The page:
# Ops.onion: Arithmetic Ops Group Methods for Octonions In onion: Octonions and Quaternions

## Description

Allows arithmetic operators to be used for octonion calculations, such as addition, multiplication, division, integer powers, etc.

## Usage

 ``` 1 2 3 4 5 6 7 8 9 10 11 12 13 14 15``` ```## S3 method for class 'onion' Ops(e1, e2) OprodO(oct1, oct2) HprodH(quat1, quat2) R_OprodO(oct1, oct2) R_HprodH(quat1, quat2) AprodA(A, B, ur=getOption("use.R")) AsumA(A, B) Apower(A, B) AequalsA(A, B) AprodS(A, scalar) Ainv(A) Aneg(A) Amassage(A, B) harmonize(A, B) ```

## Arguments

 `e1,e2, A, B` Objects of class “`onion`” `oct1,oct2` Octonionic vectors `quat1,quat2` Quaternionic vectors `scalar` Scalar vector `ur` In function `AprodA()`, Boolean with default `FALSE` meaning to use the `c` implementation; and `TRUE` meaning to use the interpreted `R` function. See details section

## Details

The function `Ops.onion()` passes unary and binary arithmetic operators (“`+`”, “`-`”, “`*`”, and “`/`”) to the appropriate specialist function.

The most interesting operator is “`*`”, which is passed to `AprodA()`. This function is sensitive to the value of option `use.R`. If this is `TRUE`, then arguments are passed, via `Amassage()`, to either `R_HprodH()` (for quaternions), or `R_OprodO()` (for octonions). If option `use.R` is anything other than `TRUE` (including being unset, which is the default), the massaged arguments are passed to `HprodH()` or `OprodO()`. This is what the user usually wants: it is much faster than using the `R_` functions.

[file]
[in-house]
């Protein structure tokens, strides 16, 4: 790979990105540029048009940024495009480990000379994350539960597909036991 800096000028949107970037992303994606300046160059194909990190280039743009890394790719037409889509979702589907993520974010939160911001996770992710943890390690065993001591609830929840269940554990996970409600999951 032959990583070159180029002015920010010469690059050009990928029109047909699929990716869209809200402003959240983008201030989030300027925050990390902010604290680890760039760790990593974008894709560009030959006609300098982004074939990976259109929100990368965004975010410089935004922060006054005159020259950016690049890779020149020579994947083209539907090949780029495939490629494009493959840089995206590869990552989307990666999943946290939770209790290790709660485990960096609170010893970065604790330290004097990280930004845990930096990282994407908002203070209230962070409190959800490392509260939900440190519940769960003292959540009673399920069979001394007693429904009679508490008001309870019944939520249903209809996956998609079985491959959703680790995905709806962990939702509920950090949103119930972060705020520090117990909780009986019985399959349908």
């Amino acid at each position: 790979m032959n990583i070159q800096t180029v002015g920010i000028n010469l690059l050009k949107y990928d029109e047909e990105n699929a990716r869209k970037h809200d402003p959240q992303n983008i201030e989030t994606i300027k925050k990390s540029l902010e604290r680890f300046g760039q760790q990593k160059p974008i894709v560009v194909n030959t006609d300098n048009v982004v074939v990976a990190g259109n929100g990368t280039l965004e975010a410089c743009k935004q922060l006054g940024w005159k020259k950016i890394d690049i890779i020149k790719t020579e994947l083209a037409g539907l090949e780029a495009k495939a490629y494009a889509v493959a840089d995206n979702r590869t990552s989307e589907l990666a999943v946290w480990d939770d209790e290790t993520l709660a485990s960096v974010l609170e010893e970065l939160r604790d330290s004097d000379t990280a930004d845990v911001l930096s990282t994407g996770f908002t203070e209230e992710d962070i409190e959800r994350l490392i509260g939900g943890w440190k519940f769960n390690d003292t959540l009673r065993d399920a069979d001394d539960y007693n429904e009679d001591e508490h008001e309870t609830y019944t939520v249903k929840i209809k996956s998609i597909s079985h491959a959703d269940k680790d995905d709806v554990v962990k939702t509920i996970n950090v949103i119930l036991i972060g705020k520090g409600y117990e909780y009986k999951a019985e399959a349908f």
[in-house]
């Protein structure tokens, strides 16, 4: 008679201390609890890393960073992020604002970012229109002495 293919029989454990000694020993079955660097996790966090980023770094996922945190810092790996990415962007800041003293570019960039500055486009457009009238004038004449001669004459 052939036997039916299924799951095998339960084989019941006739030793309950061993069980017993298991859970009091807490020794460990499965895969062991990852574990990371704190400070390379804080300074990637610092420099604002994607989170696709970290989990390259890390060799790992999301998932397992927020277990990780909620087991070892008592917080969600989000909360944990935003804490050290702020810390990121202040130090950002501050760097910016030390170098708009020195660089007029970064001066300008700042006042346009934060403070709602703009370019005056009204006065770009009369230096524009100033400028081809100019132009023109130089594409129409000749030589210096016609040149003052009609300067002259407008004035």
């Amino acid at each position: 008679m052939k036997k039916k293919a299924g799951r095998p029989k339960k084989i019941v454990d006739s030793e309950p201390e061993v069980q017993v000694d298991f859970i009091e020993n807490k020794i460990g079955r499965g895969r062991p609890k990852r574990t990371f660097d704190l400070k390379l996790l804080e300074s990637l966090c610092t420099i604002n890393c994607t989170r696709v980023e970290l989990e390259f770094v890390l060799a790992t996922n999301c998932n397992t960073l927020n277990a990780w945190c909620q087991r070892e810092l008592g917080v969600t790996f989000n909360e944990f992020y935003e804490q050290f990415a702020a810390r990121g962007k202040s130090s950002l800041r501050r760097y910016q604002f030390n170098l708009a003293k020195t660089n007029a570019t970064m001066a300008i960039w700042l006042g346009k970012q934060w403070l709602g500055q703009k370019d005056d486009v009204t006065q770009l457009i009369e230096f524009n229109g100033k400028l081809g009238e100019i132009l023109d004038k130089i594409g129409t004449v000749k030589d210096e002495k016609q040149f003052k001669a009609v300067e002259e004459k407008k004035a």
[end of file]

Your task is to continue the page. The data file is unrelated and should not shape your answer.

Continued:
The relative performance of, say, `OprodO()` vs `R_OprodO()`, will be system dependent but on my little Linux system (Fedora; 256MB) `OprodO()` runs more than three hundred times faster than `R_OprodO()`. Your mileage may vary; see examples section for using `options()` to set argument `ur`.

## Value

An object of the appropriate (ie biggest) class as went in, as per `harmonize()`.

The only non obvious ones are `Amassage()`, which is used by the other functions to massage the two arguments into being the same length, thus emulating recycling.

The other one is `harmonize()` that coerces scalars into quaternions and quaternions into octonions if necessary, returning a list of two octonions or two quaternions of the same length, for passing to functions like `AprodA()`.

None of these functions are really intended for the end user: use the ops as shown in the examples section.

## Note

The “`A`” at the beginning of a function name means Any onion. Thus `Ainv()` takes quaternionic or octonionic arguments, but `OprodO()` takes only octonions.

## Examples

 ```1 2 3 4 5 6 7``` ```x <- octonion(Re=1 , il=1:3, k=3:1) y <- octonion(Re=1:3, i=1 ,il=3:1) z <- octonion(Re=3:1, j=1 ,jl=1:3) x*9 x+y x*y x/y ```

onion documentation built on July 11, 2017, 9:04 a.m.